Counted Cross Stitch Chart Specifics:
- This is a pattern that is used to sew and to create a counted cross stitch picture.
- COUNTED CROSS STITCH PATTERN Charted for 14 count fabric and DMC Cotton Floss.
- Finished size is 13 inches (182 stitches) by 14 inches (196 stitches).
- Chart uses up to 40 colors DMC Cotton Floss. Full stitches only. No half stitches and no backstitching necessary.
- We provide two charts both printed in black ink on bright white 11" by 17" paper. Chart #1 is a single page chart. Chart #2 (tired eyes) is a 4-page enlarged chart that eases eye strain.
Note to Stitchers: You will receive a chart that is of the entire image including the background. You can stitch the background or stitch on your choice of a 14-count solid cloth and create a raised embossed effect.
***This is not a kit. No Floss, Thread or fabric are included***
What inspired this pattern:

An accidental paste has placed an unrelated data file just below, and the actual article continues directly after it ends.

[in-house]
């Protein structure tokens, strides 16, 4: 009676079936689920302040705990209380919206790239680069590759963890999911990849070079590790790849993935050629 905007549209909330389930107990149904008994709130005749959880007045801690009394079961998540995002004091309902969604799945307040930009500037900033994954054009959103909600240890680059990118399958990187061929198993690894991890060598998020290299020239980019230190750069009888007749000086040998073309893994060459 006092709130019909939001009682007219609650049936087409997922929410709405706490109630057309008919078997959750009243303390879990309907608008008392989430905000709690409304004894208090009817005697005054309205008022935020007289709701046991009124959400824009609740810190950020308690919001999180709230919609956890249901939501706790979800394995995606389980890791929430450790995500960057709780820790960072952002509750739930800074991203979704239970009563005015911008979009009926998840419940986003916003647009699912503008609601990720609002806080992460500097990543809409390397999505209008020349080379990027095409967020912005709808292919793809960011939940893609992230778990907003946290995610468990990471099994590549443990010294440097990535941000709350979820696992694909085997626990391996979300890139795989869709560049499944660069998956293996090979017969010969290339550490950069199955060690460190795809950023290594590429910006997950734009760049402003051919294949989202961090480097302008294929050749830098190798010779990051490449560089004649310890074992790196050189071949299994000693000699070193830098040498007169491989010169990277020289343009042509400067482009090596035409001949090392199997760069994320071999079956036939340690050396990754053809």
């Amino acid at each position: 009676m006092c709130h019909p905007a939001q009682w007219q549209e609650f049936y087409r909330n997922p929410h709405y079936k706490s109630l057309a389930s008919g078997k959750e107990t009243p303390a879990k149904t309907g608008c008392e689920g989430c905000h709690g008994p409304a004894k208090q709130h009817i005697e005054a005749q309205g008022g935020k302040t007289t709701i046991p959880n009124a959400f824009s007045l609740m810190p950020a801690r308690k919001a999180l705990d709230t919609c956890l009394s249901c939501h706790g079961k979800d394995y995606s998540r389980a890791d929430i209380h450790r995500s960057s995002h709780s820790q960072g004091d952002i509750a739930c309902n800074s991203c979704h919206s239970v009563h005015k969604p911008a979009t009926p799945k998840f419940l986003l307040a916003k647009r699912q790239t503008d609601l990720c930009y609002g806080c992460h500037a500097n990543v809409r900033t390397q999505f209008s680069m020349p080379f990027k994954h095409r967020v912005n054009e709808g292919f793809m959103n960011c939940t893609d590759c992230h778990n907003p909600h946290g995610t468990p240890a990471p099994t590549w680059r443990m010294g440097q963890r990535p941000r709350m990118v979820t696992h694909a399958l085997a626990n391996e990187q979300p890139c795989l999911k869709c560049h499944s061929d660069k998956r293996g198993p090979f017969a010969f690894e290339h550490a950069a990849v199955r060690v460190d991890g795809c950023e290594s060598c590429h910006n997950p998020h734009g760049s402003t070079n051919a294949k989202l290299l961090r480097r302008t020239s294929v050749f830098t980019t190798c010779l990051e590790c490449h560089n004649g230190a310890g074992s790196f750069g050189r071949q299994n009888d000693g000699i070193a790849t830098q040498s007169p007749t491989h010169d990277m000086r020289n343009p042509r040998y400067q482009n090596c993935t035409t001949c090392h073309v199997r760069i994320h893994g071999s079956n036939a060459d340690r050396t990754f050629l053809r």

ART DECO: Art Deco is a style of visual arts, architecture and design that first appeared in France just before World War I. Art Deco influenced the design of buildings, furniture, jewelry, fashion, cars, movie theatres, trains, ocean liners, and everyday objects such as radios and vacuum cleaners. It took its name, short for Arts Décoratifs, from the Exposition internationale des arts décoratifs et industriels modernes (International Exhibition of Modern Decorative and Industrial Arts) held in Paris in 1925 It combined modern styles with fine craftsmanship and rich materials. During its heyday, Art Deco represented luxury, glamour, exuberance, and faith in social and technological progress.Wladyslaw T. BENDA "W.T." Benda, 1873,-1948, was an American painter, illustrator, and designer. The son of musician W.T. Benda studied art at the Krakw College of Technology and Art in his native Poland and at the School of Fine Arts in Vienna, Austria. He came to the United States at the very end of the 19th century. He attended the Art Students League of New York and the William Merritt Chase School. While there, Benda studied under Robert Henri and Edward Penfield. He joined the Society of Illustrators in 1907, the Architectural League in 1916, and became a naturalized American in 1911. He was also a member of the National